In recent times firms such as Mercedes-Benz and Microsoft have been targets of surprise raids by Chinese officials. Unlike in other countries the legal protections offered to business are few. Michelle Price and Norihiko Shirouzu wrote about how companies have learnt to live with the raids:
- Companies have started conducting mock raids to teach employees how to act in the event that one happens.
- Workers are encouraged to offer their raiders tea or coffee and to have lunch with them as a sign of cooperation and openness.
- Exchanging business cards is seen as polite and can help to build a rapport, as well as allow legal experts to track down raiders through China’s plethora of bureaucracies.
- The raiders maybe distracted by other things at their targets’ offices. In at least one case a raider spent most of his time flirting with a secretary.
Read about the relative absence of legal protections in China, why it matters which organization is doing the raiding, and more over here.
August 14, 2014 in Daily Bulletin
Square Enix, the publisher of the Tomb Raider games, announced that the latest installment of its franchise would be exclusive to Microsoft’s Xbox, and would not be available at first on Sony’s PlayStation. This has surprised and upset gamers as the Tomb Raider franchise has typically been a cross-platform one. Kyle Orland outlined the business reasons for the decision:
- Games these days have monster production costs that approach $100 million.
- This means that publishers have to sell millions of copies before they can begin making a profit.
- There is a lot of risk, but an exclusivity deal mitigates that risk. Microsoft will have paid Square Enix a substantial amount for exclusivity rights, reducing the game’s breakeven point.
- Exclusivity will also mean that Xbox will better promote and market the game, further driving sales.
- As this is a “timed exclusive” the game will eventually launch on other platforms after a delay, meaning that in the long run the publisher eventually will reach its entire customer base.
- From Microsoft’s perspective this will help sell more Xbox consoles, and a greater install base mean it’ll eventually be able to charge more software licensing fees, creating a virtuous revenue boosting cycle.
Read about the likely business details of the arrangement, why the internet rage will die down, and more over here.
August 13, 2014 in Daily Bulletin
Visitors to Times Square will be familiar with the individuals dressed up in costumes offering to take pictures with visitors and (sometimes aggressively) asking for tips in return. Edgar Sandoval and Celeste Katz wrote about their plans to unionize:
- The police have launched an educational campaign informing tourists that tipping the characters is optional.
- The government has also announced plans to register the performers due to concerns about their behaviour.
- Performers are unhappy with both developments, arguing that they are being treated as criminals.
- 50 of the characters are planning to meet and discuss ways that they can form a group and speak with one voice.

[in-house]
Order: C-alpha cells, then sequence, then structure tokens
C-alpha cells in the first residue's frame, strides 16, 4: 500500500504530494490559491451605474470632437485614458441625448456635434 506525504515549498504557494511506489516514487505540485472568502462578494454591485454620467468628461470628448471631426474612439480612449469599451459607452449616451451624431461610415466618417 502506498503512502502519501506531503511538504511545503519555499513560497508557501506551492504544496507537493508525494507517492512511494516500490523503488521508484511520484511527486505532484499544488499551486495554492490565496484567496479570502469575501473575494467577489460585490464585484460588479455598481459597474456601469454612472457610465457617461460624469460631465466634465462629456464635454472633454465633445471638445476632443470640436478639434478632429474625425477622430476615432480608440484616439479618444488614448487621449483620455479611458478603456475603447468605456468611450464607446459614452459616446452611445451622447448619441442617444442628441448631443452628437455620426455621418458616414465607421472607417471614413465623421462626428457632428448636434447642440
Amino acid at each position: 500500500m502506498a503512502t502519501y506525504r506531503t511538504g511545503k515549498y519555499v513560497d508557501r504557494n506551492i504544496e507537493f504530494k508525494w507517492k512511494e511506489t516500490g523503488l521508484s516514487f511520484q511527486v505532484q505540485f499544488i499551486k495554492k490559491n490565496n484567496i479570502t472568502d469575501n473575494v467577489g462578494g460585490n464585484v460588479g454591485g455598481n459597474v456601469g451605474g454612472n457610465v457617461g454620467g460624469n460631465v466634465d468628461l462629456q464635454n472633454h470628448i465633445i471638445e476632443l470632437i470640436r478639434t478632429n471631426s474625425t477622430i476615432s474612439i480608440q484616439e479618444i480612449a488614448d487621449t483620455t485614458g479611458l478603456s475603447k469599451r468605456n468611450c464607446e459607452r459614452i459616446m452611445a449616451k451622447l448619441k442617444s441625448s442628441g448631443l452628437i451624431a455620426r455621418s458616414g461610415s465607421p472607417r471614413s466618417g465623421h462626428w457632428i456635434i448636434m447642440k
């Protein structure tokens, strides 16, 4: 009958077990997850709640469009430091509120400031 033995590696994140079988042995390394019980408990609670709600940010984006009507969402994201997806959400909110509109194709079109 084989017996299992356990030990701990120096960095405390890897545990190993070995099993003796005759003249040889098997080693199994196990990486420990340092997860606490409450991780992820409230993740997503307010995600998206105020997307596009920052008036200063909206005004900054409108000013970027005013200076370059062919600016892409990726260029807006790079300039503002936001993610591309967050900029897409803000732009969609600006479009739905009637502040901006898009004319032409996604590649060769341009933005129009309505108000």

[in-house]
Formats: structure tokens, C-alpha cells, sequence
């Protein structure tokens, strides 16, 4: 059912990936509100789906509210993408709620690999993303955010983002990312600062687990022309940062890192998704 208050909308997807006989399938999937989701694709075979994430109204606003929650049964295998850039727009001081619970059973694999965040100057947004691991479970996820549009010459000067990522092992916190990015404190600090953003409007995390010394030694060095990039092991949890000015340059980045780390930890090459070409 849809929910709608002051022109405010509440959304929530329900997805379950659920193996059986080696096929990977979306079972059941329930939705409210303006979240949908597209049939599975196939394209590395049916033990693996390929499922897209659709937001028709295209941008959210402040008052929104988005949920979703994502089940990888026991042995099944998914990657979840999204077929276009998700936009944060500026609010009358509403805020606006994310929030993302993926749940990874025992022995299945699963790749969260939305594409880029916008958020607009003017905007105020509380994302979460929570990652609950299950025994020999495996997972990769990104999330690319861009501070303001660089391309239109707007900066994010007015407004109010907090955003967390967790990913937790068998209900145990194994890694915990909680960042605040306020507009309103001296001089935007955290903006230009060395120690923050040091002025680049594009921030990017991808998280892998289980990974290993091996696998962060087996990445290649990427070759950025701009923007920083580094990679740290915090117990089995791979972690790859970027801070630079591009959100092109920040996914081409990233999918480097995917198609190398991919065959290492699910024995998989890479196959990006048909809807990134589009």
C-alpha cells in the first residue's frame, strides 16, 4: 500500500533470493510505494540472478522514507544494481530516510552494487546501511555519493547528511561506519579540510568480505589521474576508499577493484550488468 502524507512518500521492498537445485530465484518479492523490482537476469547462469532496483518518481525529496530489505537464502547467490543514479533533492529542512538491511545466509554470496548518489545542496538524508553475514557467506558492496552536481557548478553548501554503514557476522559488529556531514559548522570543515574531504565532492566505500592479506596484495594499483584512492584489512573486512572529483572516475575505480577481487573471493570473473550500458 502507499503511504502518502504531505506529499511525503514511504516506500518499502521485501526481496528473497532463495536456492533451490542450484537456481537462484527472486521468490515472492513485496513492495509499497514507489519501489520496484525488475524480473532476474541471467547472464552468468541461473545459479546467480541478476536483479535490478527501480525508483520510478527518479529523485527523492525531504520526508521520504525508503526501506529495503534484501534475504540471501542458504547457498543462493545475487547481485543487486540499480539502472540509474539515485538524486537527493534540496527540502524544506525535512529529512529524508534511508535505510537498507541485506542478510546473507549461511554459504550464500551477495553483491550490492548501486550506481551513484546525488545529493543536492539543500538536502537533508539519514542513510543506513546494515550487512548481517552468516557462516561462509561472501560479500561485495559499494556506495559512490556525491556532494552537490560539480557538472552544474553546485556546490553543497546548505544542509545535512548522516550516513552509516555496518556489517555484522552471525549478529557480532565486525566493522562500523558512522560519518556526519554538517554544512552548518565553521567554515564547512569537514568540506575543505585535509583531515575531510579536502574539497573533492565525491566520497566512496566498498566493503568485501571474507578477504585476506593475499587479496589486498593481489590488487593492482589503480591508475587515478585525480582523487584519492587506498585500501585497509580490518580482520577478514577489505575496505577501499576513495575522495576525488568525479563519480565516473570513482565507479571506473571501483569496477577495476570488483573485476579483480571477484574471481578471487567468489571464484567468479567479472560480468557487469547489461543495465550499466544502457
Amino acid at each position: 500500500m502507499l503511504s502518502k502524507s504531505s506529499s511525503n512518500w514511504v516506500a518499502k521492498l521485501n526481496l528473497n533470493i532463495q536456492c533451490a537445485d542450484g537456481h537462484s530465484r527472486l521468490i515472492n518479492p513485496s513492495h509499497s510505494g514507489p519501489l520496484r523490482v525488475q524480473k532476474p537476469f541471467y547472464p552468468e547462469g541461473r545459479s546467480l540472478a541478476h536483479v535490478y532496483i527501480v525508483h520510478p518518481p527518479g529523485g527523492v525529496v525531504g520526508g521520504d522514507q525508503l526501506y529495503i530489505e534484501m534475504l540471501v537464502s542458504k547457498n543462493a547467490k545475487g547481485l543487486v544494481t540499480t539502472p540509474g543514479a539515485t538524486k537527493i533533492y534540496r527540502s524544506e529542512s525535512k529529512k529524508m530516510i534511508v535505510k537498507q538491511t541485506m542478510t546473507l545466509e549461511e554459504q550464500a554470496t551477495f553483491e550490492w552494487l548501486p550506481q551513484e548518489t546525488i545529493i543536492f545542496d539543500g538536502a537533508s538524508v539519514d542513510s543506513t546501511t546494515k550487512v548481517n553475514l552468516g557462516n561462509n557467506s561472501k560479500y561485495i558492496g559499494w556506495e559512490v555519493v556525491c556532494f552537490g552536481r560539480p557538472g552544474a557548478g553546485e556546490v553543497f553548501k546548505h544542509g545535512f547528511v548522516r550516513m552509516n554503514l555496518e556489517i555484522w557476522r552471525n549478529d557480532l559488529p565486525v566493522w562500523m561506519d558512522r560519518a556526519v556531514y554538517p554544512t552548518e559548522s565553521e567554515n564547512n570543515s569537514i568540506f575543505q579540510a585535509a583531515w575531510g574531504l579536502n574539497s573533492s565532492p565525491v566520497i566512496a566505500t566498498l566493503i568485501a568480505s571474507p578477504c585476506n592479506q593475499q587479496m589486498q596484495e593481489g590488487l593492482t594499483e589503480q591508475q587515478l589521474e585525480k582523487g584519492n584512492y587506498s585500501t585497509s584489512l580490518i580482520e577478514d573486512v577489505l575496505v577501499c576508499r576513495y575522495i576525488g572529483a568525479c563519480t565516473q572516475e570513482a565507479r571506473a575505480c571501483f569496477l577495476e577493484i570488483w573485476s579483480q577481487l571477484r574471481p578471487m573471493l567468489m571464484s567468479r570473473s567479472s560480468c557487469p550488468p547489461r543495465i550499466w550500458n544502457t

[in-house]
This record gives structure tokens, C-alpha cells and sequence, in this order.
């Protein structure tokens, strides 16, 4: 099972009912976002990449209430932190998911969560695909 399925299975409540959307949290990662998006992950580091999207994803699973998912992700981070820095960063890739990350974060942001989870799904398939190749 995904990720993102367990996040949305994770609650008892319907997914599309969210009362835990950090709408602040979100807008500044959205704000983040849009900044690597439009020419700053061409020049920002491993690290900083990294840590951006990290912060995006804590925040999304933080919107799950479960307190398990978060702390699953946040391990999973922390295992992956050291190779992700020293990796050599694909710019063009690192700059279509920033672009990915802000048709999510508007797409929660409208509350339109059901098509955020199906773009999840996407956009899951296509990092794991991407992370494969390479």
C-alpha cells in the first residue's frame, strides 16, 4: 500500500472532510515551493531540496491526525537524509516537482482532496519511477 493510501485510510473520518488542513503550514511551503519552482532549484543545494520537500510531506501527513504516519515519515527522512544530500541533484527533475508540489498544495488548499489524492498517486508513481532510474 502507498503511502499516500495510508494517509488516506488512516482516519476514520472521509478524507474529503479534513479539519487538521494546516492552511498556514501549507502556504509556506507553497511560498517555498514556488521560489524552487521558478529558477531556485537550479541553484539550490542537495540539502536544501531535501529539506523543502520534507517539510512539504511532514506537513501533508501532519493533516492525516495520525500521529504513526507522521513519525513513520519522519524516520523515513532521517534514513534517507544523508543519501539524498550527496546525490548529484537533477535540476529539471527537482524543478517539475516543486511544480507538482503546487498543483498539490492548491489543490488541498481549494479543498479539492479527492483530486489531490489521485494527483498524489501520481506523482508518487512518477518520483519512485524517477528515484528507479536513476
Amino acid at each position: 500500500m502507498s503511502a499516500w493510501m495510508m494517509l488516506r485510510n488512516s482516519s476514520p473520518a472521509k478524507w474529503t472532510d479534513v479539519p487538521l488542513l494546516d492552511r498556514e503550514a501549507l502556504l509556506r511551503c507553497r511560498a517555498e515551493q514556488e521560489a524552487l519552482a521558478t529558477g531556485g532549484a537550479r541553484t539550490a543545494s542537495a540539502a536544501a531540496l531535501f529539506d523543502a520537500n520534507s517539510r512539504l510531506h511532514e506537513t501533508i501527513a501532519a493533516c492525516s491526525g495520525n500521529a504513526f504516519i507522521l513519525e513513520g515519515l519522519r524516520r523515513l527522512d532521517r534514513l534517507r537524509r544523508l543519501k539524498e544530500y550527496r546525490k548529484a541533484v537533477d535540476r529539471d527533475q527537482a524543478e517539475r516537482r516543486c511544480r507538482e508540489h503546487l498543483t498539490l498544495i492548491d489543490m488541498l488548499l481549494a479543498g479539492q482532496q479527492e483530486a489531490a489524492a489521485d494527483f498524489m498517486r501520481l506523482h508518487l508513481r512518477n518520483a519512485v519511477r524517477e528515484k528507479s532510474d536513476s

Read more over here.
Source: New York Daily News
August 12, 2014 in Daily Bulletin
Call of Duty: Advanced Warfare, the 2014 installment of the long-running Call of Duty franchise released a Multiplayer Reveal Trailer yesterday. Dan Seitz took a look at some of the technologies showcased in the trailer and how far we are from developing them:
- Soldiers in the game will have exosuits that allow players to get a speed boost or allow for killing stomps. Real life exosuits are less focused on such “superpowers” and more on providing support such as allowing soldiers to carry heavier loads.
- Seemingly inspired by Xbox’s Titanfall the game also features jump jets. The ones the military is developing are too bulky to be used in combat. Instead they’re for providing quick response medical aid.
- Ray guns. They’re in the game and we have the technology to set targets on fire with invisible rays as well. But real world counterparts require massive amounts of energy and need to be mounted on giant vehicles.
Read more about how we’re doing on enemy highlighting systems and other details over here.
August 11, 2014 in Daily Bulletin
Jet packs based on water propulsion are the next big tourist industry pull writes Jennifer Medina:
- On coastal towns people can enjoy 15 minutes of airtime for about $200.
- The activity is so popular that waiting lists can be up to a month long.
- Canny operators give tourists Facebook ready photos and high definition videos of the experience, professionally edited to fit their favourite song.
- At least one couple has gotten married while they were in the air.
- Supply is limited in part due to the cost of the jetpacks themselves – they used to cost $100,000 each. Nowadays though it’s possible to purchase one for as little as $10,000.
- Another factor constricting supply is officials cracking down on the practice due to complaints about noise and scared residents mistaking users of them for the beginnings of an alien invasion.
Read more about the business, what those who have tried it have to say about it, and more over here.
Source: The New York Times
Via: Marginal Revolution